Second, the legislation imposed remarkable discipline on the national budget-making process. A “fiscal rules” mechanism was established whereby government was required to outline the fiscal target for a three-year period, that is, one parliamentary election cycle. The treasury advised the government on the target as part of a three-year fiscal strategy that factored in the government’s operating balance, debt level, and expense pressures. With departments having essentially flat budgets, any changes to existing policy or any funding for a new policy would need to be prioritized in a way that still would allow the government to meet the overall expenditure target. The new mechanism—combined with requirements to publish full and frequent fiscal updates, articulate a fiscal strategy, and release up-to-date accounts six weeks prior to an election—dramatically changed the context in which fiscal policy was conducted.

    The power of these two levers cannot be overstated. At the departmental level, they removed uncertainty about future budgets, permitting better planning for efficiency improvements and capital investments. The levers compelled the government to find the right balance between short- and long-term planning and forced more active prioritization of spending proposals. And they created unprecedented transparency, putting the government’s three-year plan out for public scrutiny.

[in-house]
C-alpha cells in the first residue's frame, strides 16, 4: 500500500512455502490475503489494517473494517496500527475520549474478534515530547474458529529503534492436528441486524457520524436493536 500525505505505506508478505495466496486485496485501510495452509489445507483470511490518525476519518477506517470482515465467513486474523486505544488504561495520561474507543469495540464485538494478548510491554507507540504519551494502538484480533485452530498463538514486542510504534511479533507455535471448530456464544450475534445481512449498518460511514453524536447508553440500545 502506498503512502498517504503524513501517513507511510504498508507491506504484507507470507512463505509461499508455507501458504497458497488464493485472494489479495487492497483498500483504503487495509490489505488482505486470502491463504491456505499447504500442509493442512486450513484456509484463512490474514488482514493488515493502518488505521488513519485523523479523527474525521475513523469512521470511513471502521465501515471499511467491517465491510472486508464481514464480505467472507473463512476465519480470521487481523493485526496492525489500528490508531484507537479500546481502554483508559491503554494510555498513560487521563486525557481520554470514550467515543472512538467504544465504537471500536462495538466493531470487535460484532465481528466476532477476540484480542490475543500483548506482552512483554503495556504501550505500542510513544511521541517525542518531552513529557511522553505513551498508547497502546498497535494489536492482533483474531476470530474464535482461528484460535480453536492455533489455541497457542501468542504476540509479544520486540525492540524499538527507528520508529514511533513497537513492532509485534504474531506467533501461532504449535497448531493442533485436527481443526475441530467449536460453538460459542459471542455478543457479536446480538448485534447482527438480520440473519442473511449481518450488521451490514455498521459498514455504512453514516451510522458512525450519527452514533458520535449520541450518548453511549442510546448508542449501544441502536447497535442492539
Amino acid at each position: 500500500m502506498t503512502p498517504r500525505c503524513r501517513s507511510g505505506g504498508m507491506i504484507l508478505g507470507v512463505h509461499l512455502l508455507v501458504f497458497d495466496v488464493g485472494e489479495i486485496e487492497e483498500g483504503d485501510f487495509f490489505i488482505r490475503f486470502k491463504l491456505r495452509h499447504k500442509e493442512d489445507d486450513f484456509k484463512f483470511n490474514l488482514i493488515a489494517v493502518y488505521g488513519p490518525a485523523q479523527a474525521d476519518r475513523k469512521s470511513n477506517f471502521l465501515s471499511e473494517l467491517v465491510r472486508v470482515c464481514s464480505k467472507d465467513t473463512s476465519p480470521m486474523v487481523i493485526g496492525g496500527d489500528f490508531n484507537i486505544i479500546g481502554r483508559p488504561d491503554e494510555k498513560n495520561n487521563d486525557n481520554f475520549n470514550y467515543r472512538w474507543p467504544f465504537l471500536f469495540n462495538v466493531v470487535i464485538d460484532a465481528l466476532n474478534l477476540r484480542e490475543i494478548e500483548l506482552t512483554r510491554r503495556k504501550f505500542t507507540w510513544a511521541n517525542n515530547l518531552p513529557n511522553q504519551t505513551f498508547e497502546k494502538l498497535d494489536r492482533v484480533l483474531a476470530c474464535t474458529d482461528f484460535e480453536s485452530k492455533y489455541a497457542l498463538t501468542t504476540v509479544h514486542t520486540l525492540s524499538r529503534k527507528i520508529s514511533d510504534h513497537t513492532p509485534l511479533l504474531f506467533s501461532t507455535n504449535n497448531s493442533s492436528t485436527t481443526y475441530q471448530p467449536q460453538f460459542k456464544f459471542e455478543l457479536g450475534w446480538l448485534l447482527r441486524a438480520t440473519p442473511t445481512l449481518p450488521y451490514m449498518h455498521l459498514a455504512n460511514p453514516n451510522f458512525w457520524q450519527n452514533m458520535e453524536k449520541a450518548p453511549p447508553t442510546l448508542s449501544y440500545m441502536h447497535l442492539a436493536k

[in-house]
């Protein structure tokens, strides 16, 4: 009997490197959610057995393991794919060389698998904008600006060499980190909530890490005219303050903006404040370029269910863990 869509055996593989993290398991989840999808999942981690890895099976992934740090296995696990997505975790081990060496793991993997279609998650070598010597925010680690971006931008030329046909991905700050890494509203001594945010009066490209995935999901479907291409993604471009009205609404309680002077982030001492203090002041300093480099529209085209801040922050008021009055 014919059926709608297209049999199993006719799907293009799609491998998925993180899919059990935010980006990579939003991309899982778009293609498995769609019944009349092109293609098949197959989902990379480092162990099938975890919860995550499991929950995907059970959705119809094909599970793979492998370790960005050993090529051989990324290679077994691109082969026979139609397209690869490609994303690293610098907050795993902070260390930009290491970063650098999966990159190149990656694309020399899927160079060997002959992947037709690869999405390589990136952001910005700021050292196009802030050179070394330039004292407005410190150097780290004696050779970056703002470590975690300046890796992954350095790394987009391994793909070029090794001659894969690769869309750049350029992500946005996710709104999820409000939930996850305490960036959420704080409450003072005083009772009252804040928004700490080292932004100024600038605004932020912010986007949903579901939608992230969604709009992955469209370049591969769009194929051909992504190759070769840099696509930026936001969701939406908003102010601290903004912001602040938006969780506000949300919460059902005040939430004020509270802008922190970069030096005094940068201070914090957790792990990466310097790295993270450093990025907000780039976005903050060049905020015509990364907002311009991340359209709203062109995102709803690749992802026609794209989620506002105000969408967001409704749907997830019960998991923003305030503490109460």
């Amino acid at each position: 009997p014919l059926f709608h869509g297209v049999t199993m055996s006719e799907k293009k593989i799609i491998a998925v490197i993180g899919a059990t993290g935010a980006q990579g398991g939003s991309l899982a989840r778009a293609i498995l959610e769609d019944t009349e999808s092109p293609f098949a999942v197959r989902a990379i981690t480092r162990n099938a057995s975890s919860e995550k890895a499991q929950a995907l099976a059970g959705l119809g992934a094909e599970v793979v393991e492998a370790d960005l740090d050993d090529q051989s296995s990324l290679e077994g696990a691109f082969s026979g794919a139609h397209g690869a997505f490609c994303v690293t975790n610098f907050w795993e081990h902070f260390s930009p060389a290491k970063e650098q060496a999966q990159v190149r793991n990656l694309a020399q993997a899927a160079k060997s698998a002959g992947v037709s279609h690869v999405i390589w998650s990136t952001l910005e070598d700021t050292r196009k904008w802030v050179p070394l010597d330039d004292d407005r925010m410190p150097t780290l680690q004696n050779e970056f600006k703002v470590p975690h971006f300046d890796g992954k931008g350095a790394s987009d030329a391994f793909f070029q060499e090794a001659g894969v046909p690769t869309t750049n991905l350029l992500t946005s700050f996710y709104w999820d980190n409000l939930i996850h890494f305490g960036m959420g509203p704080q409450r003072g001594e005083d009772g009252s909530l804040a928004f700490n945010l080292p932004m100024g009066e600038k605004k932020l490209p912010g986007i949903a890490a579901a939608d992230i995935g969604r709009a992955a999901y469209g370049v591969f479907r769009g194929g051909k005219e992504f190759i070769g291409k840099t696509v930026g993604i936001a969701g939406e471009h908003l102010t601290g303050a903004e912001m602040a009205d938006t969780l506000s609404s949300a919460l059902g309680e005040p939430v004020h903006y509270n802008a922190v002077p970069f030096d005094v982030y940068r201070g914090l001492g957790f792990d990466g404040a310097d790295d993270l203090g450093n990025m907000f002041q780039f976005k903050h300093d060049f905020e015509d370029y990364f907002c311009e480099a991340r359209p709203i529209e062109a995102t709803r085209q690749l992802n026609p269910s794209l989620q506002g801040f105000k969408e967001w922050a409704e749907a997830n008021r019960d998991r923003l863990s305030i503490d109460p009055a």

The result for New Zealand was a decade-long run of financial control and cost containment, with government expenditure staying below 1990 levels for more than a decade. That disciplined-spending record led to the reduction of government debt as a percentage of GDP from 51 percent in 1990 to just 21 percent ten years later. And New Zealand’s credit rating, which had slipped to AA– by 1991, recovered to AA+ by 1996.


    The successes of Victoria and New Zealand in bringing about fiscal stability offer powerful lessons to leaders around the globe. It is not enough simply to wield the axe on government infrastructure and services. These stories show that government leaders can bring about effective and sustainable fiscal management by giving public-sector workers room to innovate and own change, create wide alignment, and embed a system that imposes budgetary disciplines and transparency. With these elements in place, lasting fiscal reform has a chance to take hold.